High-intensity exercise—overload—is also good for us. Let’s review some example discussed here previously.

Overload builds fitness, and greater fitness means longer life. A study published March 14, 2002, in the New England Journal of Medicine, concluded that exercise capacity is perhaps the most powerful predictor of mortality. They found a direct relationship between greater fitness and longer survival. See “Greater Fitness, Longer Life” http://www.cbass.com/GreaterFitness.htm

Keeping your weight under control is important to your health and longevity, but being lean and fit is better. A 2004 study from the Harvard School of Public Health found that women who were both lean and physically active had the lowest mortality. Applauding the Harvard study, Dr. Timothy Church of the Cooper Institute of Aerobics Research told the press: “If you’re lean but you’re sedentary, don’t fool yourself. You’re still at risk. You need to get physically active.” (Yes, the same Dr. Church featured in the TIME article.) See “Fit But Fat Risky” http://www.cbass.com/Fitbutfat.htm

If you want to be really fit, you’ve got to train hard. Intensity trumps volume. A 2005 study from Canada found that about two minutes of very intense exercise (15 minutes over 2 weeks) produced the same or better results than previously shown after two hours a day at about 65% of VO2max, or 20 hours over two weeks. See “Sprints Build Endurance!” http://www.cbass.com/Sprintendurance.htm

Another 2005 study found that, in women as well as men, exercise capacity is a powerful predictor of longevity. Commenting on the study, RealAge.com recommended adding short bursts of more intense activity to your workout. They explained that you must go beyond your comfort zone from time to time to improve exercise capacity. In other words, you must work harder than you’re accustomed to in order to add life to your years and years to your life. See “Exercise Capacity and Longevity—in Women” http://www.cbass.com/Exercisecapwomen.htm

Finally, we have a new book (2008) that should be of great interest to Mr. Cloud. The book is by John J. Ratey, M.D, a clinical associate professor of psychiatry at Harvard Medical School. It’s called SPARK: The Revolutionary New Science of Exercise and the Brain. Ratey calls exercise "the single most powerful tool you have to optimize your brain function.” That revelation “sparked” the book.

“The best advice,” says Ratey, “is to get fit and then continue challenging [yourself]. If you get your body in shape, your mind will follow.” That’s instructive, but what Mr. Cloud will likely find most interesting is the author’s anecdote about intervals and his tummy fat problem.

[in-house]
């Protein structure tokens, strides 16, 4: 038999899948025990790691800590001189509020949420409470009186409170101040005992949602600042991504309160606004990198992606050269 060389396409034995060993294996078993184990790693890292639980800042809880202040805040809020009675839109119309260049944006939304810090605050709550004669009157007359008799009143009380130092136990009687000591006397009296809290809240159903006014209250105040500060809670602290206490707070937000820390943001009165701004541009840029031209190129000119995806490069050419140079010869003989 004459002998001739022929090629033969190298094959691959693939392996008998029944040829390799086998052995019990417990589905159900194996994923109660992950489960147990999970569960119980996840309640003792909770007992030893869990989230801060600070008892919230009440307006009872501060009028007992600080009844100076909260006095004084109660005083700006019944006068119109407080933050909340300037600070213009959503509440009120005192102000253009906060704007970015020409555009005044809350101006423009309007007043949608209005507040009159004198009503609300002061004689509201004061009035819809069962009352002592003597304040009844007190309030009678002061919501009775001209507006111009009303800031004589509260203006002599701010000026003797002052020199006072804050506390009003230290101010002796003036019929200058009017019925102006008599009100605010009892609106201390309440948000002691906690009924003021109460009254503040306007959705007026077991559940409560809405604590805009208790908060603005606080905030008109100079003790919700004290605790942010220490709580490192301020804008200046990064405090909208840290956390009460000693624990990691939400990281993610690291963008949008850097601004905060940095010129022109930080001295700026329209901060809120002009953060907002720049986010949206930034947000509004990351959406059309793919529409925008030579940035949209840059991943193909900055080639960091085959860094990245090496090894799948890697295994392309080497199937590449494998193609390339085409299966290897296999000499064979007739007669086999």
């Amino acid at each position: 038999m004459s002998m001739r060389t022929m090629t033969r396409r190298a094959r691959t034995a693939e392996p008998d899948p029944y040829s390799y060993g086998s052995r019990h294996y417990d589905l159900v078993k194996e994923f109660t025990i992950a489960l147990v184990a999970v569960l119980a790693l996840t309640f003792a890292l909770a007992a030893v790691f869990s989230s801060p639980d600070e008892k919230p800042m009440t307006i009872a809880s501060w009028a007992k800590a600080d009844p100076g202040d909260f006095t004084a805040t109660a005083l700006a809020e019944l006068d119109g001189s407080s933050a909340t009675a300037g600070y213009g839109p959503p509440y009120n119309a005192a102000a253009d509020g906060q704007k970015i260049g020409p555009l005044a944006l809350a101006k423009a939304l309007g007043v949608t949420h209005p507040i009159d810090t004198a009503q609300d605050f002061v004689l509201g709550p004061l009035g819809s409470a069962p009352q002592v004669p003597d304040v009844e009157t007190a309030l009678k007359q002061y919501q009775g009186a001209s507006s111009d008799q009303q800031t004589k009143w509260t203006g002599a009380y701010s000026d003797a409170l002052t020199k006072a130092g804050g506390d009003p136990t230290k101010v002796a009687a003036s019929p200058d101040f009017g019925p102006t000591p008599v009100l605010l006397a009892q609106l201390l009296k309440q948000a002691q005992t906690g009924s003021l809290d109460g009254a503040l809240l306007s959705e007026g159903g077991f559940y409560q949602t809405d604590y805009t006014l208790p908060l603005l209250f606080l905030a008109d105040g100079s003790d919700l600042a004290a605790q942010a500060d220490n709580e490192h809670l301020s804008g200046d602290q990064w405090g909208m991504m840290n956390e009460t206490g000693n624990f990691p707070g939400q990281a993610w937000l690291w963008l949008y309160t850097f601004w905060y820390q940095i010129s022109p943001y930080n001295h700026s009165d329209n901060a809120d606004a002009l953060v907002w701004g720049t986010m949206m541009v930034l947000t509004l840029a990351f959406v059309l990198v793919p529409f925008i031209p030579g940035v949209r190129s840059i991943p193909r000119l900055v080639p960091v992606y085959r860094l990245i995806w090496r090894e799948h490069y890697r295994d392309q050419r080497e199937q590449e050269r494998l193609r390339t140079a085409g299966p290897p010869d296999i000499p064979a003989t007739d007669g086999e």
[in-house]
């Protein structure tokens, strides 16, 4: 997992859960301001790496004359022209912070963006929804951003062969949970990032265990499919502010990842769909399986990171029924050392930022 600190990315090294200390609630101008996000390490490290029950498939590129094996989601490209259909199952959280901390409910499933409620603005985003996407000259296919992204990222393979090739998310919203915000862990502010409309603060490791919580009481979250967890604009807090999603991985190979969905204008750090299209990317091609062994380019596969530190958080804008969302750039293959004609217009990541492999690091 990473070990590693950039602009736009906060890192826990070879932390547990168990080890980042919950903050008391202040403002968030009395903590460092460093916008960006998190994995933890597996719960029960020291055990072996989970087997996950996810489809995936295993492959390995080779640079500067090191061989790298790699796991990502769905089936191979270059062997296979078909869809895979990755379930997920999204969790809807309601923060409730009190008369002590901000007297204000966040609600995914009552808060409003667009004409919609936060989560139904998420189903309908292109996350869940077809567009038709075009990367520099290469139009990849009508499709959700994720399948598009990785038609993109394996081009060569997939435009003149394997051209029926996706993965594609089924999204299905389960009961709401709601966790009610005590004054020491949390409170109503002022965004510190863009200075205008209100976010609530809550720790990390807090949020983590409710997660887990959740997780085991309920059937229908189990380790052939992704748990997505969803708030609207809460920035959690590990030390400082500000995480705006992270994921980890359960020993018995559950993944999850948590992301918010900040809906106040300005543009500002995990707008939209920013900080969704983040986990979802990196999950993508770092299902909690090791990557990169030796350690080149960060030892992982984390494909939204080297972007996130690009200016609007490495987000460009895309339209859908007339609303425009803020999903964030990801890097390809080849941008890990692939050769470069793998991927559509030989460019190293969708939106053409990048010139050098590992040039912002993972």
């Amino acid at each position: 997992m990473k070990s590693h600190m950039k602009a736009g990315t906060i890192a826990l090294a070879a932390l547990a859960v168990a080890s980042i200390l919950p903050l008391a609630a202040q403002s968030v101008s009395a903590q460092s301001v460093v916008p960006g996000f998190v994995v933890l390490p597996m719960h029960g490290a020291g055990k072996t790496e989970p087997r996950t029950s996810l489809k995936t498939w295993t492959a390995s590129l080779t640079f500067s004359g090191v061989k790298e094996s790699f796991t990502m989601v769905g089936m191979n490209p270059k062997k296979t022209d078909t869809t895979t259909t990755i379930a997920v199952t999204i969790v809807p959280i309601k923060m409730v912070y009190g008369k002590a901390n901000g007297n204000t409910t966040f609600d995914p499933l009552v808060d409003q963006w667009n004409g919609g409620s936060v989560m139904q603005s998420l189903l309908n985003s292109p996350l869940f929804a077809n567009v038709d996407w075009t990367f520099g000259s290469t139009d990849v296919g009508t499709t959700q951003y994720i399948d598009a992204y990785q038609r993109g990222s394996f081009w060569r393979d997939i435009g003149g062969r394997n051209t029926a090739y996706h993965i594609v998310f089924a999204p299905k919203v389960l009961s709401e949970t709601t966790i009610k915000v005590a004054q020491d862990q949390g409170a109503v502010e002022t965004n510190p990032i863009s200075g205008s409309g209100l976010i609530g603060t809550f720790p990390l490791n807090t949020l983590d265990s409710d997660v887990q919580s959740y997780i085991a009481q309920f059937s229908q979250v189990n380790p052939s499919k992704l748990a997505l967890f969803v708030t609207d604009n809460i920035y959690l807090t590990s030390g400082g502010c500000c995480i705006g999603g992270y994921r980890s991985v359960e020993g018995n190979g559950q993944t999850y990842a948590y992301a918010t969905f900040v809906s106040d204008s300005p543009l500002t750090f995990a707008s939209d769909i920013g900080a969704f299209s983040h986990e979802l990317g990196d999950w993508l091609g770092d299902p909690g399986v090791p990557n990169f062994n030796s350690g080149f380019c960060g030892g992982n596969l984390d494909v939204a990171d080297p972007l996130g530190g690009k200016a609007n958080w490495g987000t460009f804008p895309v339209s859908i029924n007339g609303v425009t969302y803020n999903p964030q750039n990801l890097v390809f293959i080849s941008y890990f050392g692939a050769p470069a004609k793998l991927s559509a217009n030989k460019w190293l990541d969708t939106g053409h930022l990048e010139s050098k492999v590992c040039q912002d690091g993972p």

Dr. Ratey confesses that, although he has exercised continuously throughout his life, interval training is new to him. Two days a week,” he relates, “I started including a handful of sprints during my treadmill runs, and let me tell you, they hurt. Just writing about it makes me cringe a little, but it was well worth the effort. After one month of this business, I lost the final ten pounds I’d been after for years—it peeled right off my midsection.”

For more details, see “Reboot Your Brain with Exercise” http://www.cbass.com/RebootBrain.htm 

Now, let’s look at the new study dealing with exercise, appetite, and body fat accumulation.

How Exercise Works

A new study (American Journal of Physiology, September 2, 2009) sheds light on how exercise works to prevent weight regain. The National Weight Control Registry (http://www.cbass.com/MASTERS.HTM ) has found that 90% of people who lose weight—and keep it off—make exercise a regular part of their life. The new study, lead by Paul S. MacLean, Center for Human Nutrition, Department of Medicine, University of Colorado-Denver, may have uncovered the physiological connection between exercise and appetite. It's more complex—and more interesting—than calories consumed and calories expended.

MacLean and his colleagues used obesity-prone rats. For the first 16 weeks, the rats ate a high-fat diet, as much as they wanted, and remained sedentary. They were then put on a diet. For the following two weeks, the animals ate a low-fat and low-calorie diet, losing about 14% of their body weight. The rats maintained the weight loss by dieting for eight more weeks. During this period, half the rats exercised regularly on a treadmill (30 min/day, 6 days/wk) while the other half remained sedentary.